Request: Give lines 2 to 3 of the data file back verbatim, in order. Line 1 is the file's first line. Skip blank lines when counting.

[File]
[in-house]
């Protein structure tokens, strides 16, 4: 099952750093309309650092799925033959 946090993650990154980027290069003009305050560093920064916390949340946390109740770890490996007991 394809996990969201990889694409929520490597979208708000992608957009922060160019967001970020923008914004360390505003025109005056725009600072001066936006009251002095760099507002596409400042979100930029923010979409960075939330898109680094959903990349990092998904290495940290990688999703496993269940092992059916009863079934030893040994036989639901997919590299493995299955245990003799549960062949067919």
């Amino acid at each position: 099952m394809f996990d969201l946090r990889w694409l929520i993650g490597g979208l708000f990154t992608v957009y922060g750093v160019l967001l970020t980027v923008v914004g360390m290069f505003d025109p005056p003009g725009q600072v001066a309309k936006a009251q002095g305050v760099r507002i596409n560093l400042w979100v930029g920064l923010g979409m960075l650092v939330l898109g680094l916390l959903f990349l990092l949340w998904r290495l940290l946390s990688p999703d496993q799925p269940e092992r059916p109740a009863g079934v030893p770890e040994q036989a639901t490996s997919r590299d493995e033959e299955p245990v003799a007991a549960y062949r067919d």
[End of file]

């Protein structure tokens, strides 16, 4: 099952750093309309650092799925033959 946090993650990154980027290069003009305050560093920064916390949340946390109740770890490996007991 394809996990969201990889694409929520490597979208708000992608957009922060160019967001970020923008914004360390505003025109005056725009600072001066936006009251002095760099507002596409400042979100930029923010979409960075939330898109680094959903990349990092998904290495940290990688999703496993269940092992059916009863079934030893040994036989639901997919590299493995299955245990003799549960062949067919």
């Amino acid at each position: 099952m394809f996990d969201l946090r990889w694409l929520i993650g490597g979208l708000f990154t992608v957009y922060g750093v160019l967001l970020t980027v923008v914004g360390m290069f505003d025109p005056p003009g725009q600072v001066a309309k936006a009251q002095g305050v760099r507002i596409n560093l400042w979100v930029g920064l923010g979409m960075l650092v939330l898109g680094l916390l959903f990349l990092l949340w998904r290495l940290l946390s990688p999703d496993q799925p269940e092992r059916p109740a009863g079934v030893p770890e040994q036989a639901t490996s997919r590299d493995e033959e299955p245990v003799a007991a549960y062949r067919d």